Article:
1. Provides the framework to solve all of the issues as called out
      2. Analog backwards compatibility
      3. Handshaking & protocol
      4. Multi-channel digital audio
    • Thunderbolt
      1. Too big, proprietary
    • Convert existing 3.5mm 4-pin connector to digital
      1. Mechanical reliability
      2. Stupid user syndrome (autodetect analog vs. digital device)
      3. Data integrity
    • 5-pin 3.5mm or 2.5mm
      1. Mechanical nightmare
      2. Poor reliability

  2. Challenges to solution

    1. Regulatory requirements
    2. EMI / EMC / RFI conducted and radiated
    3. Component specifications (device vs. system)
    4. New system application performance requirements
    5. Higher cost (perceived)
    6. More complex solution – potential for implementation errors
    7. There is no class implementation (discoverability, C&C, Power) and they must all be created
    8. Support forever?
    9. Don’t alienate existing install base
    10. Daisy chaining / bridging strategies are needed

  3. Planners and marketers business path to management

    1. HP Devices, Sensors, Transducers, Card Reader, MI accessories etc.
    2. Connectors, cables
    3. Motherboards
    4. Audio hardware vendors
    5. DSP processing Core
    6. SOC vendors
    7. Algorithms and Brand
    8. Applications and operating systems

  4. Domains

    1. HP Devices, Sensors, Transducers, Card Reader, MI accessories etc.
    2. Connectors, cables
    3. Motherboards
    4. Audio hardware vendors
    5. DSP processing Core
    6. SOC vendors
    7. Algorithms and Brand
    8. Applications and operating systems

  5. Recommendations and strategies

    1. Reference designs
    2. Application documentation and support
    3. Standards bodies
    4. Test strategy
    5. Celebrity endorsement

Other Reference Material

USB-C provides Universal support going forward

What does USB-C look like:

  • Analog Audio is standard as part of the specification is support for all the same capabilities as currently supported by the 3.5mm “Universal Jack”
    • Analog Headphones
    • Analog mono microphone
    • In-line buttons
    • Headphone, Microphone or both detection
    • CTIA (more typical) and OMTP headsets
    • Stereo Line input and output
    • Stereo stand alone Microphone
    • Simple dongle with no active components
  • Simple Decode of CC1 & CC2
  • Option for alternate Modes with Secondary Digital Audio for docking

USB-C provides Universal support going forward

  • Analog Appliance mode, if implemented, would best be implemented on all USB-Type C connectors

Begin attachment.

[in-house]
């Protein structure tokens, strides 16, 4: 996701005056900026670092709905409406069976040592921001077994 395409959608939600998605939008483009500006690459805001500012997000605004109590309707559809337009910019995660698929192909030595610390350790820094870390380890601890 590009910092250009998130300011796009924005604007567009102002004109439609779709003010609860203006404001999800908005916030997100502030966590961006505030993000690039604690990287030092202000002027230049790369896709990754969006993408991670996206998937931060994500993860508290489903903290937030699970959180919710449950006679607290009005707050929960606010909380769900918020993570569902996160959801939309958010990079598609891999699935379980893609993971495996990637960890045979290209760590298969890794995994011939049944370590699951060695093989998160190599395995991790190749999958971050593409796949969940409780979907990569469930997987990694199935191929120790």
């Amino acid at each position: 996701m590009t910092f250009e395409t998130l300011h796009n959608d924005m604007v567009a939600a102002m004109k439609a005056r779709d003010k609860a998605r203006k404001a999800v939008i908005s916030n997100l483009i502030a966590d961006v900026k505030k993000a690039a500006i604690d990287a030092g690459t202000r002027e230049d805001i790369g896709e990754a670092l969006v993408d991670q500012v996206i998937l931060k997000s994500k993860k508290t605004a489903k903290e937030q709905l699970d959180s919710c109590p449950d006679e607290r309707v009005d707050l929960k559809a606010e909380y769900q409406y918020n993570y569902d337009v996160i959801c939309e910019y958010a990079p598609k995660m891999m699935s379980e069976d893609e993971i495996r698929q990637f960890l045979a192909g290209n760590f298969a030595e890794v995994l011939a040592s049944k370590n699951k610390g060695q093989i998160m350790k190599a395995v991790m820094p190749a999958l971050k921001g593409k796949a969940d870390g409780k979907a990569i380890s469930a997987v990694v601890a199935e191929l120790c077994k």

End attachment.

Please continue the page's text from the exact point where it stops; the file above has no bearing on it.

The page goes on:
• Should have all the features of 3.5mm Universal Jack and not sub-set
    • Enables multiple Analog device support and new usage opportunities
  • Audio hardware needs to be close to the USB Type C connector
    • Audio hardware should provide any swapping logic needed
    • Optimize for 2 connector/jacks for one audio hardware component
  • Docking “standardization” uses Digital interface not analog and currently on path to use Soundwire* on USB Type C alternate mode
    • Using USB not best or well aligned with offloading capabilities and consistent user experience
  • Digital Audio as a 2nd interface for walk up ports is not being pursued at this time

Next Generation suggested audio hardware view

  • New Codecs being developed to support USB-C & Soundwire
  • Full and “Jack” versions reduce number of packages required
  • Bridging to Soundwire enables new “Smart” microphones and speakers

An example Screen/Lid audio solution

  • 3.5mm headphone jack and USB-C Connector
  • External USB 2.0 switch is required
  • Codec built in Class D amplifier drives speaker has Basic SPL

A Design for a Dock/Base

  • 3.5mm headphone jack and USB-C headphone (USB2 switch is required)
  • External amplifier is used to drive speaker with larger SPL and better sound

Using Soundwire as a 2-pin interface in one or more of the USB-C Guest modes, such as for docking

  • Selecting A6/B6 is recommendation
  • In this case will not short A6/B6 and A7/B7 on both Lid and Base side
  • A6 and A7 are USB 2.0 D+/D- bus, B6 and B7 can be used as serial link to convey digital audio content and controls when in docking alternate mode

section 4


next section

select a section:
1. Introduction
2. Workgroup Reports Overview
3. Metadata = Money
4. Reinventing the Audio Ecosystem with an Updated Smart-Connector
5. What does an Open DSP environment look like?
6. Interactive Music Creation and Adoption: The Quest Continues!!!
7. Audio opportunities in the Internet of Things
8. Schedule & Sponsors